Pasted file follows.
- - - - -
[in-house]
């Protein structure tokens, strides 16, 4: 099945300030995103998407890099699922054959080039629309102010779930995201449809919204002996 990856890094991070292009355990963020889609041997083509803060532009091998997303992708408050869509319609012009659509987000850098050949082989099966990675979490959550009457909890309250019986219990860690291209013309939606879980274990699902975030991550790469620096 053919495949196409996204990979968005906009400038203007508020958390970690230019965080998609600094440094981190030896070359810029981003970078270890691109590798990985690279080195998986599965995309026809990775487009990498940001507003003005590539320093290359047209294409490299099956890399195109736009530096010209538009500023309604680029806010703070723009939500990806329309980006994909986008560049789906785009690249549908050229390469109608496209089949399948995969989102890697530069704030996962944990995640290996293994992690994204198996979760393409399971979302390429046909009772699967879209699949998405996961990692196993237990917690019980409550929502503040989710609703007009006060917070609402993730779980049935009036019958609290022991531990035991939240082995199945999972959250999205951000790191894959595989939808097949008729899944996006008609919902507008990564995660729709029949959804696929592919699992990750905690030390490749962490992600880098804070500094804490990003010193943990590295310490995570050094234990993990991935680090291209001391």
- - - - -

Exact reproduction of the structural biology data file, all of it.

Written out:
[in-house]
């Protein structure tokens, strides 16, 4: 099945300030995103998407890099699922054959080039629309102010779930995201449809919204002996 990856890094991070292009355990963020889609041997083509803060532009091998997303992708408050869509319609012009659509987000850098050949082989099966990675979490959550009457909890309250019986219990860690291209013309939606879980274990699902975030991550790469620096 053919495949196409996204990979968005906009400038203007508020958390970690230019965080998609600094440094981190030896070359810029981003970078270890691109590798990985690279080195998986599965995309026809990775487009990498940001507003003005590539320093290359047209294409490299099956890399195109736009530096010209538009500023309604680029806010703070723009939500990806329309980006994909986008560049789906785009690249549908050229390469109608496209089949399948995969989102890697530069704030996962944990995640290996293994992690994204198996979760393409399971979302390429046909009772699967879209699949998405996961990692196993237990917690019980409550929502503040989710609703007009006060917070609402993730779980049935009036019958609290022991531990035991939240082995199945999972959250999205951000790191894959595989939808097949008729899944996006008609919902507008990564995660729709029949959804696929592919699992990750905690030390490749962490992600880098804070500094804490990003010193943990590295310490995570050094234990993990991935680090291209001391």